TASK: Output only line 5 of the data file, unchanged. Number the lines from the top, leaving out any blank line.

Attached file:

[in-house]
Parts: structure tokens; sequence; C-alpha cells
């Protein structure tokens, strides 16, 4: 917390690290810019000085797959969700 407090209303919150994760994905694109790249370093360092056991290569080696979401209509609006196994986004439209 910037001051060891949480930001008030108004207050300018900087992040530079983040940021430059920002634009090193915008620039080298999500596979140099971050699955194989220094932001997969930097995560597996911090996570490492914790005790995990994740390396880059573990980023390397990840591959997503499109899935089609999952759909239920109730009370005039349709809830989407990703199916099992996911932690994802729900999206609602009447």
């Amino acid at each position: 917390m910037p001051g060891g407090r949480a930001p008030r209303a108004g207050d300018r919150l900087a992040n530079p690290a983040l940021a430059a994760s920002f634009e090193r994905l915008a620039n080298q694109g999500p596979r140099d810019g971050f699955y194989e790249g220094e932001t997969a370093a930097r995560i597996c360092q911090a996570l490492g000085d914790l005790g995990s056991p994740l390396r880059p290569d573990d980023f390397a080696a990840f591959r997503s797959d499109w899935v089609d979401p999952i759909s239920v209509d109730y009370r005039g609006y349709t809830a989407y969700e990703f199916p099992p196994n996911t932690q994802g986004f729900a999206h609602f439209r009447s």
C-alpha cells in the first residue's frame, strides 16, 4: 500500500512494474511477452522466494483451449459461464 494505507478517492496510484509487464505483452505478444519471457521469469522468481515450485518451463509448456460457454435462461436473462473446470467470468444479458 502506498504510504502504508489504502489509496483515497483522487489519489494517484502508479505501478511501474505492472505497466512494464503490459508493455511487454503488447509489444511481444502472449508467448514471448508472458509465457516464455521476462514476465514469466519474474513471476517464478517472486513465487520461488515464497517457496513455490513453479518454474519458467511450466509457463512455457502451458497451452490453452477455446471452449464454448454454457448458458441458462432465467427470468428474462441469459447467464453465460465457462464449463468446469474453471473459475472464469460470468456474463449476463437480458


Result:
C-alpha cells in the first residue's frame, strides 16, 4: 500500500512494474511477452522466494483451449459461464 494505507478517492496510484509487464505483452505478444519471457521469469522468481515450485518451463509448456460457454435462461436473462473446470467470468444479458 502506498504510504502504508489504502489509496483515497483522487489519489494517484502508479505501478511501474505492472505497466512494464503490459508493455511487454503488447509489444511481444502472449508467448514471448508472458509465457516464455521476462514476465514469466519474474513471476517464478517472486513465487520461488515464497517457496513455490513453479518454474519458467511450466509457463512455457502451458497451452490453452477455446471452449464454448454454457448458458441458462432465467427470468428474462441469459447467464453465460465457462464449463468446469474453471473459475472464469460470468456474463449476463437480458